The National Library of Scotland's John Murray Archive exhibition gets its first new character this week as Jane Austen takes her place alongside Byron, Scott, Livingstone and others. To mark the event, a special screening of the 1940 version of the Austen adaptation of Pride and Prejudice will be held at the Edinburgh Filmhouse this Monday (16 June) at 6pm.
Austen (1775-1817) was a pioneer of a new type of fiction. Her books created a popular and lasting image of the life and love of ordinary people. Austen challenged the social expectations of her time, developing a career as a novelist when writing was not seen as an accepted occupation for a lady. Today, Jane Austen and her novels are an international industry and are loved throughout the world. Her novels continue to inspire film makers, novelists and writers and have sold in the millions.
In her lifetime, however, she was only moderately successful with career literary earnings estimated at around £700. On display in the exhibition is a cheque for 38 pounds, 18 shillings and one pence, signed by John Murray and endorsed by Austen. Although £700 was not an insignificant sum of money, it was not enough for Austen to live on. Her literary earnings compared unfavourably to other contemporary women writers, for example Maria Edgeworth who earned more than £11,000 or Frances Burney's £4,000. These sums all rather pale into insignificance when compared with the £100,000 or more that Lord Byron and Sir Walter Scott earned from writing during their lifetimes. [Note to editors: direct comparison with 'today's money' is far from an exact science, with all sorts of factors to do with cost of living distorting the true picture but, for a ballpark estimate, you could arguably place £700 in 1815 as being equivalent to roughly £45,000. By the same scale, one could put Byron's or Scott's earnings as being equivalent to in excess of £6 million].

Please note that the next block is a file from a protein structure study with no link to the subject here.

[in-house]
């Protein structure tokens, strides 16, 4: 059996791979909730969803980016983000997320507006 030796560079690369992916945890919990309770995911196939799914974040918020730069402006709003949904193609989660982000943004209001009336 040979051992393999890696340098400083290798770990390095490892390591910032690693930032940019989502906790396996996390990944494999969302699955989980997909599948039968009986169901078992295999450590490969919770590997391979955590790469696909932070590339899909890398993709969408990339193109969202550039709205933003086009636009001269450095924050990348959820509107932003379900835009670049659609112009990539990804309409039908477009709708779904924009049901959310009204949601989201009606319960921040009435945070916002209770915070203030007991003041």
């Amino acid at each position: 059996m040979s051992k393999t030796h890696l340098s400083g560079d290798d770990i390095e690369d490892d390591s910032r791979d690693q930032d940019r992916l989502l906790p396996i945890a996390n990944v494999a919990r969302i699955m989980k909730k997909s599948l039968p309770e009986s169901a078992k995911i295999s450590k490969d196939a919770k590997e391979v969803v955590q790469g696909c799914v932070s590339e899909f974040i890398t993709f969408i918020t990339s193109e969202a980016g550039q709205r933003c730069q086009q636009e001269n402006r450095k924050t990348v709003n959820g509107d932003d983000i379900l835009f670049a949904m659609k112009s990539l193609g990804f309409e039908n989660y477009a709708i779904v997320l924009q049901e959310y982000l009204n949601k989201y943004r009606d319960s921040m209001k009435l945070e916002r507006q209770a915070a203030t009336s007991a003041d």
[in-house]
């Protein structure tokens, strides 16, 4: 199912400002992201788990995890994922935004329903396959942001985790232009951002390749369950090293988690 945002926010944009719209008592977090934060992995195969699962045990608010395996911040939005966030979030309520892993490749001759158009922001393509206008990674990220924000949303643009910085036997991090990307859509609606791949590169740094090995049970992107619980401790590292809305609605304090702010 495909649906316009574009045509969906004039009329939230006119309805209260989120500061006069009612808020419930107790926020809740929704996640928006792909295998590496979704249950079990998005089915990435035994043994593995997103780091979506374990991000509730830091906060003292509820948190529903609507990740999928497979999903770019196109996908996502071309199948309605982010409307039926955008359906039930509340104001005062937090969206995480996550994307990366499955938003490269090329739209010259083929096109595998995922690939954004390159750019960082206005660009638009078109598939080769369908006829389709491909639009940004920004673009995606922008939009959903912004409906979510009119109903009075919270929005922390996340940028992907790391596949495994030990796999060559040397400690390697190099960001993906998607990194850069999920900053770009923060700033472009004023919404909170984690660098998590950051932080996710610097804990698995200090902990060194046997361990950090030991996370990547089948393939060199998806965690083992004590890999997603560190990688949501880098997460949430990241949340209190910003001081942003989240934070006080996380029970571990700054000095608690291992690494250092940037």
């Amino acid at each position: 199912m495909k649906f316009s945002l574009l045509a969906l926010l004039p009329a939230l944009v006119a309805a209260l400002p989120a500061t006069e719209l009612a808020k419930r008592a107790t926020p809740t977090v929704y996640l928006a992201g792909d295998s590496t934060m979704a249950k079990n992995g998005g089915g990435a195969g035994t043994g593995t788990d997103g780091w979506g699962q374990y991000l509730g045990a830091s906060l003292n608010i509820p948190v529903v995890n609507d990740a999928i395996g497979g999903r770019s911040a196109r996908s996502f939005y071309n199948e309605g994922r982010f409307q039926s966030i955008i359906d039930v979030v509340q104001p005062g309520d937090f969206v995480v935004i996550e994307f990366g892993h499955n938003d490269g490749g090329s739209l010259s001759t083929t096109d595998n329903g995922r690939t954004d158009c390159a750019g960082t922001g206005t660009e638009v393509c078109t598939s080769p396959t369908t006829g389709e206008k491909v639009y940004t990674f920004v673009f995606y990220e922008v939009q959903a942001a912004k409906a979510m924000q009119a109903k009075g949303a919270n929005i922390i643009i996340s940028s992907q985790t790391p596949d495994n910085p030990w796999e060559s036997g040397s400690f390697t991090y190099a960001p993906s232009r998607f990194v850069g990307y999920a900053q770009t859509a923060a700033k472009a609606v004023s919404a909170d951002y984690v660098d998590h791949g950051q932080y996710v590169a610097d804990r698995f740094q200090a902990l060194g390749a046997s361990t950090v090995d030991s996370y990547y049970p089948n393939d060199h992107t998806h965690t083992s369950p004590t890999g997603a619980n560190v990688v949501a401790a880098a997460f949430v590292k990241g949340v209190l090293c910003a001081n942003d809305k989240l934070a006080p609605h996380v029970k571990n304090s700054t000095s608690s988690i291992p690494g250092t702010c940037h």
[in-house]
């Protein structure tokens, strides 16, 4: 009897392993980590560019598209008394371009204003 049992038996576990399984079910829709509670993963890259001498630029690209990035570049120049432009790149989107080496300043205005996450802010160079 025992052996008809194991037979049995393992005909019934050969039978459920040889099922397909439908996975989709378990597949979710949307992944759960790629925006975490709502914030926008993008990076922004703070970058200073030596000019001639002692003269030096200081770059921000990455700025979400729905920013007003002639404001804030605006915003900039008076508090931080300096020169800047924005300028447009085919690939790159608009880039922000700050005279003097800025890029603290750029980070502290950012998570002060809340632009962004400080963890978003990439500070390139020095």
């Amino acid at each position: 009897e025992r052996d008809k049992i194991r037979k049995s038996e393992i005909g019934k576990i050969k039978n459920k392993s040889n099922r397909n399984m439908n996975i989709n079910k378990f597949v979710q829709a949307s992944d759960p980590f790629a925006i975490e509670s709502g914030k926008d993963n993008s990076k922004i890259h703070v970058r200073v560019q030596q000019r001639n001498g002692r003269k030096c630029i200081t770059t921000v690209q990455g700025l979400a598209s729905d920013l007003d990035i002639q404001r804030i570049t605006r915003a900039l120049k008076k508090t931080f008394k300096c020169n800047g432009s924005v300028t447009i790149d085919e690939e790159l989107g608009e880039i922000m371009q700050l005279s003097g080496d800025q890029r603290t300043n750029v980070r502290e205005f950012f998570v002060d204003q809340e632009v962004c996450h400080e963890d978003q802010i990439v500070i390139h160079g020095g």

The exhibition also shows a sales subscription book which shows how the second edition of Mansfield Park initially sold a disappointing 36 copies, and Murray later had to remainder over half the stock, despite having reduced the price.
Unusually, she was also actively involved in the publication of her books. This is reflected in the items held in the John Murray Archive, and on display will be a letter in which Austen bemoans the delays in publication of Emma. Having previously objected to Murray's suggestion that the book carry an inscription dedicating it to the then Prince Regent (later George IV) before relenting, Austen wonders now in the letter why, given this Royal endorsement, things are taking so long.
NLS Director of Collections and Research, Cate Newton, who will also introduce the screening at the Filmhouse, said: 'It is just under a year since the John Murray Archive exhibition opened to the public and so this is a wonderful time to introduce another iconic figure from the 19th century to the visiting public.'
The John Murray Archive exhibition uses 21st century technology to bring 19th century documents and stories to life. It has recently been given a national award for its innovative lighting design and the characters within it will continue to be refreshed over time. The next new character will be renowned travel writer Richard Ford, who wrote extensively about Spain in the 19th century.
The exhibition is open to the public from 10am to 8pm Monday to Friday, 10am to 5pm on Saturdays and from 2pm to 5pm on Saturdays.
National Library of Scotland
George IV Bridge
Tel: 0131 623 3700
10 June 2008